What would you do for a better quality of life? To get out of the rat race and spend more time with your loved ones?
After 9/11, Luisa Cerutti, who was working in the fashion industry, and Nicki Lindheimer, a chef, took a long, hard look at the life they were living and knew they wanted to make some changes.
“She would have to get up at 4am to go and do big events,” says Luisa, “and I would go home at 10pm and we never really saw each other.
“Really, I think 9/11 was an epiphany moment for a lot of people, where they really questioned what they were doing. And it was the same for us.”
The current COVID-19 crisis may prove to be a similar pivotal time for many.
They noticed people were nesting more – spending time at home with friends and family, so opened Domus on W44th St – 9th/10th Ave selling homewares, pillows, scarves, and other beautiful things. But what they hadn’t bargained for was what they would get in return.
“Seriously, for the first two years solid, every day we would leave in tears because people are really kind in the neighborhood,” says Nicki.
“When we were here doing the construction, we were here until 2am/3am, and people were bringing us soup and sandwiches,” recalls Luisa.
“People bring you music that they like or a newspaper article that they love. I mean, they’re just so really giving and we felt part of a community from the very beginning.”
As the store grew more established, they started to take the month of January off – “it was so cold and so slow” – traveling to France and Italy. They’d see something gorgeous that would be perfect for the store; something so unique and special, they’d bring it back to Hell’s Kitchen.
“Then that became the reason for traveling,” says Luisa. “Let’s go somewhere where there are crafts, you know?”
Over the years, they’ve travelled to remote villages in Vietnam, Cuba, Indonesia, Columbia, Mexico, Morocco, searching for exquisitely handcrafted goods – wooden olive spoons, intricately carved and decorated soapstone boxes, woven Berber pillows, little mariachi figurines.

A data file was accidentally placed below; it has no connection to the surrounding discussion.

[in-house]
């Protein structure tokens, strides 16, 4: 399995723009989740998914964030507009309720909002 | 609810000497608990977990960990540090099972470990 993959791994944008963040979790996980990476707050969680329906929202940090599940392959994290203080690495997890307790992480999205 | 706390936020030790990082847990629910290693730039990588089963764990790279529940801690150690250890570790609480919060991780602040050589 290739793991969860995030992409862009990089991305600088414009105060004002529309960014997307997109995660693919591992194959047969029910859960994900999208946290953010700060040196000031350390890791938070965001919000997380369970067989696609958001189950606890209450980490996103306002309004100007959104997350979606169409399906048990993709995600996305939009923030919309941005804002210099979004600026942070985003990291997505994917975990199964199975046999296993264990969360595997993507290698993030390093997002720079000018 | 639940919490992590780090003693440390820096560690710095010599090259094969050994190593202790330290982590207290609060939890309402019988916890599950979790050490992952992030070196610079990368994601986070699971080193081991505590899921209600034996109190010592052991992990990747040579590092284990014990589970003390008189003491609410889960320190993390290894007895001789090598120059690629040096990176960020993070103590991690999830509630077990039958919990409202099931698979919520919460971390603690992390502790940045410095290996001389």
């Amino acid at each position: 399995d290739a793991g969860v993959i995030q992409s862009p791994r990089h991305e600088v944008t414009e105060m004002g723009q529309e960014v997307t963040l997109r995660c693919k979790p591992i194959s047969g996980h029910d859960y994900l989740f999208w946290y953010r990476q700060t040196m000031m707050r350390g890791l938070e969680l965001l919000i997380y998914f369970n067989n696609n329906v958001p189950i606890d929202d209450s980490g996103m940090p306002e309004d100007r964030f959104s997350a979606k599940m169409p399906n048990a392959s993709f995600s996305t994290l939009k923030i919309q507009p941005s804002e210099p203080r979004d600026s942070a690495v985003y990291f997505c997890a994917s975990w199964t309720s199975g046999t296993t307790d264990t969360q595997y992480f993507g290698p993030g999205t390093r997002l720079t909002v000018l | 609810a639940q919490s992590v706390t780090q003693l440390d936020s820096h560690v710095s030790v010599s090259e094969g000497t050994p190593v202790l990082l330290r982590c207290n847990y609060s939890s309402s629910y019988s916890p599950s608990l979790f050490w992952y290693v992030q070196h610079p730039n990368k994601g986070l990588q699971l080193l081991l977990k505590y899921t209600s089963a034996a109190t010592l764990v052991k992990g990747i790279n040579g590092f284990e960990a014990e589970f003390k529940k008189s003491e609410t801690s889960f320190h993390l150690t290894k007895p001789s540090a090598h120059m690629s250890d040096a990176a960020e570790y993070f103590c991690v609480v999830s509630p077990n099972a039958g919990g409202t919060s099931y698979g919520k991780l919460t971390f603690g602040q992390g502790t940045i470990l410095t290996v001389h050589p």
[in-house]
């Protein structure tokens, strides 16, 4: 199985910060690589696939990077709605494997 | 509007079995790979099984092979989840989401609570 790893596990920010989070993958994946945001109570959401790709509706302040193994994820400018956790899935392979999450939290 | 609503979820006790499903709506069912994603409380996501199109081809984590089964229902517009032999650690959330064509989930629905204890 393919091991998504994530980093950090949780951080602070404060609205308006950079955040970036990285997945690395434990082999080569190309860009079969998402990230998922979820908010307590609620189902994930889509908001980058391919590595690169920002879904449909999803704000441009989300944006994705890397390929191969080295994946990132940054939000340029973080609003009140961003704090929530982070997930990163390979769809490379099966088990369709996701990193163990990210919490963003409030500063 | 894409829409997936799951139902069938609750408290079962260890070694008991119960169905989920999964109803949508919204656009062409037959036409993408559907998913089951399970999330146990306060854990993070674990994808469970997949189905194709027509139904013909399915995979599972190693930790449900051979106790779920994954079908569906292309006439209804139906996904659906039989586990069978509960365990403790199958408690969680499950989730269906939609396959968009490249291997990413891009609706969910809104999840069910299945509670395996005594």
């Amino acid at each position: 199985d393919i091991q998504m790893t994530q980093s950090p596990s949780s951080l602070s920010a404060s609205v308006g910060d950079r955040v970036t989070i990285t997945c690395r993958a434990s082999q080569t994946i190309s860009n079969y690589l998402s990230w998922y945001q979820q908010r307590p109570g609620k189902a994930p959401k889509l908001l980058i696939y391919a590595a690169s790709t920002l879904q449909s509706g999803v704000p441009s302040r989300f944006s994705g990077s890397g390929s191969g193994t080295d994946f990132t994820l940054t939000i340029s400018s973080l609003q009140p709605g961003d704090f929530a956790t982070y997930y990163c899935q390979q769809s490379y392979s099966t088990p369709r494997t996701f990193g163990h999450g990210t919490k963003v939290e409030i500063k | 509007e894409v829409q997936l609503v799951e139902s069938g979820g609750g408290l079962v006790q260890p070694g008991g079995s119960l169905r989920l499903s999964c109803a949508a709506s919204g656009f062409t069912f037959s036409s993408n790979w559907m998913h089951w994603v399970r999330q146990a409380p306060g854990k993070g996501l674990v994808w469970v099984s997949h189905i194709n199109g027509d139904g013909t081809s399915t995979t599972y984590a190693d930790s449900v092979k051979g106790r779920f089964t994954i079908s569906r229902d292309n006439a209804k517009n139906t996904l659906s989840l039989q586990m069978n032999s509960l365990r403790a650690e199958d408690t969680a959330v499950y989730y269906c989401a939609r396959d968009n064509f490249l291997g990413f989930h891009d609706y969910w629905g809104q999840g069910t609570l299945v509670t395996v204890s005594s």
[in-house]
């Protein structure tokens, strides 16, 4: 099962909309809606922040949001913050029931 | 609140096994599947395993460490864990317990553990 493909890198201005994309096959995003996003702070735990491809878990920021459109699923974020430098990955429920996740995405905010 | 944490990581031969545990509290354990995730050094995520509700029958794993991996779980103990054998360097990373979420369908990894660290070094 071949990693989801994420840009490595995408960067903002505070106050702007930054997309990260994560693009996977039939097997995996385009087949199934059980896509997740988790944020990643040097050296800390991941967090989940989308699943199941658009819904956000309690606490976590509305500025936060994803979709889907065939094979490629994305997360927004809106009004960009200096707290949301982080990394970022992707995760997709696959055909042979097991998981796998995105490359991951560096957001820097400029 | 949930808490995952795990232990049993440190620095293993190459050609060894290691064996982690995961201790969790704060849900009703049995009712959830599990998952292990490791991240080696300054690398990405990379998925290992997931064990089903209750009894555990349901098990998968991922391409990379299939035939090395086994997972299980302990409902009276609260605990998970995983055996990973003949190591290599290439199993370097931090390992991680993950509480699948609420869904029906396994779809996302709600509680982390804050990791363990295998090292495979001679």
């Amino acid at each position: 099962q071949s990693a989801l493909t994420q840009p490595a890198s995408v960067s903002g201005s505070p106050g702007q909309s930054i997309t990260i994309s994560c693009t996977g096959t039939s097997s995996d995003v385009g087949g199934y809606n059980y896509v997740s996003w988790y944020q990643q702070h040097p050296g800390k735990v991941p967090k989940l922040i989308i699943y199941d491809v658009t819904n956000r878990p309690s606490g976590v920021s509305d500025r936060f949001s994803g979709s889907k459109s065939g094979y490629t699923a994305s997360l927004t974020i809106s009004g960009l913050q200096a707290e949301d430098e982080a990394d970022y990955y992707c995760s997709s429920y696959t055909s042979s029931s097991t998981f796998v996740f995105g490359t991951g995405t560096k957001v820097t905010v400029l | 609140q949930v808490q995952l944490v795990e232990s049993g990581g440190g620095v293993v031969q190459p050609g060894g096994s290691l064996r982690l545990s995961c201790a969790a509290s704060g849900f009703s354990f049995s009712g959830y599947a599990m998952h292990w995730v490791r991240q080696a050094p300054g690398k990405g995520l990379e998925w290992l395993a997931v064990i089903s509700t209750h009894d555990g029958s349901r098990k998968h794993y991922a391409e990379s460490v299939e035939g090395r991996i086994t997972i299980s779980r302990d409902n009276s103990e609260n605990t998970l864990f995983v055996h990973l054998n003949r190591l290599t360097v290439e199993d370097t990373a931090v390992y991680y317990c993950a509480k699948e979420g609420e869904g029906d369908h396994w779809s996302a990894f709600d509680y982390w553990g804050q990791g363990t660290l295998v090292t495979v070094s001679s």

In Vietnam, they brought a camera and printer with them, and photographed villagers who had never seen themselves in print before.
“We literally turned into a photo booth,” says Nicki. “It was magical. People would go and borrow the best jewelry, go and comb their hair and grab their husbands. I mean, it was so great.
“One family ran and found an elderly woman – their mother – and they invited us in for tea and she said, ‘Now I can die. Now I know they won’t forget me.’ She never had a picture taken in her life.
“It was very special.”
Domus was voted by W42ST readers as one of their favorite businesses in Hell’s Kitchen, in our Best of 2020 awards. Since closing the store for the “pause,” says Luisa, “is allowing us to catch up on stuff that got pushed down on our to-do list. The pace is definitely slower, which means deep rest. We feel healthier because of this and we are giving ourselves the permission to feel good and enjoy this wonderful opportunity to let our creative juices flow. Like most people, this is a rare event in our working life, so we are making the most of it and feel really fortunate.
“There has been an outpouring of support from friends and customers buying gift certificates from our website. More than the amount, it’s the support that touches us. We’re lucky to say our customers are our family, we miss seeing them and interacting with them. But with the internet, we can keep in touch. We’ve been reaching out for no other reason than to say hi, what’s up? We feel it’s important, especially for people who live alone, where a walk in the neighborhood was how they kept in touch with the community.
“We’re also posting on Instagram recipes and crafts ideas to try to stay relevant with our customers. It’s a ‘pause’ to appreciate everyone that has made Domus what it is, and a time to listen for how we can be there going forward. We’re taking time to listen.
“When we first started traveling and buying for the store, and bringing back stories of the artisans, it was a fairly new idea , especially for a small store. But we are happy to see the world getting a break from all the travelers. Even when you try to tread lightly, there is an ecological and sociological impact, especially on the more vulnerable populations. Now swans are back in Venice’s canals, and people in India can see the Himalayas because of lesser pollution. We hope there will be more of a balance when we all return to our routine. We feel the earth is telling us something and we need to listen.”
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